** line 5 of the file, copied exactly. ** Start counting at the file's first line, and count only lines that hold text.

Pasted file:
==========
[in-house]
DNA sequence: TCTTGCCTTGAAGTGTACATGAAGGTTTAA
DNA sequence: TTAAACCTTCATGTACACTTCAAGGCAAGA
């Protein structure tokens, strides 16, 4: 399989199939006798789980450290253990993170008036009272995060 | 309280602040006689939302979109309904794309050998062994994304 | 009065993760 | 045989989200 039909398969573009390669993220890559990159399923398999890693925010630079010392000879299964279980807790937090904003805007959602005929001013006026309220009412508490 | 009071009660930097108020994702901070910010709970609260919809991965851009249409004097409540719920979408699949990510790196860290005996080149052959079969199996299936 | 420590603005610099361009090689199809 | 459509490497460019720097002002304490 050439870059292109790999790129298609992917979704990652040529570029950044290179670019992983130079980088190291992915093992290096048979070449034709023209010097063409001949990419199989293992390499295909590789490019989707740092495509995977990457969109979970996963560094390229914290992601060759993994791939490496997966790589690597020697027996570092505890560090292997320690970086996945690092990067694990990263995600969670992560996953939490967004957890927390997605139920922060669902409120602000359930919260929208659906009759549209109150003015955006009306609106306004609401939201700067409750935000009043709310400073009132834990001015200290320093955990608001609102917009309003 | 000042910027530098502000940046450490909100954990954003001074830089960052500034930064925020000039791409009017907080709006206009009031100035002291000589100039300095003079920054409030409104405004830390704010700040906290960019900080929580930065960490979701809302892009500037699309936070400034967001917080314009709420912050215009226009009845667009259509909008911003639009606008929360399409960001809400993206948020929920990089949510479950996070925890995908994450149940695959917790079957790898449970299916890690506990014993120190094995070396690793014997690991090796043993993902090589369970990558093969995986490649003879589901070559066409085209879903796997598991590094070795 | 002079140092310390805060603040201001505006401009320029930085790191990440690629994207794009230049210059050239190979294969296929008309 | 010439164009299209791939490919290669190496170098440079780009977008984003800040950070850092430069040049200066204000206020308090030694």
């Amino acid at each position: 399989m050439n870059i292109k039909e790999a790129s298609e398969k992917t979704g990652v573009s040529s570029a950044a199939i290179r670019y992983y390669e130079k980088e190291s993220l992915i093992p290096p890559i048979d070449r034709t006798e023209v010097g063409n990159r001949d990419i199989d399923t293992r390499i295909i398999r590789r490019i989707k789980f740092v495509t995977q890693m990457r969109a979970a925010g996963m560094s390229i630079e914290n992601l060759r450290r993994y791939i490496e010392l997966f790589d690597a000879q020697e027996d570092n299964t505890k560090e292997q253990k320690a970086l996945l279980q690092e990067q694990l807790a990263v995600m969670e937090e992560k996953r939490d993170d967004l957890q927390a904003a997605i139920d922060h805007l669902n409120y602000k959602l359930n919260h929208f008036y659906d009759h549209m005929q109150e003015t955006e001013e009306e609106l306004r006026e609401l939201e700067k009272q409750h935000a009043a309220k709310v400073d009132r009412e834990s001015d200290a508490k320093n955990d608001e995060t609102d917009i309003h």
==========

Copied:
């Amino acid at each position: 399989m050439n870059i292109k039909e790999a790129s298609e398969k992917t979704g990652v573009s040529s570029a950044a199939i290179r670019y992983y390669e130079k980088e190291s993220l992915i093992p290096p890559i048979d070449r034709t006798e023209v010097g063409n990159r001949d990419i199989d399923t293992r390499i295909i398999r590789r490019i989707k789980f740092v495509t995977q890693m990457r969109a979970a925010g996963m560094s390229i630079e914290n992601l060759r450290r993994y791939i490496e010392l997966f790589d690597a000879q020697e027996d570092n299964t505890k560090e292997q253990k320690a970086l996945l279980q690092e990067q694990l807790a990263v995600m969670e937090e992560k996953r939490d993170d967004l957890q927390a904003a997605i139920d922060h805007l669902n409120y602000k959602l359930n919260h929208f008036y659906d009759h549209m005929q109150e003015t955006e001013e009306e609106l306004r006026e609401l939201e700067k009272q409750h935000a009043a309220k709310v400073d009132r009412e834990s001015d200290a508490k320093n955990d608001e995060t609102d917009i309003h």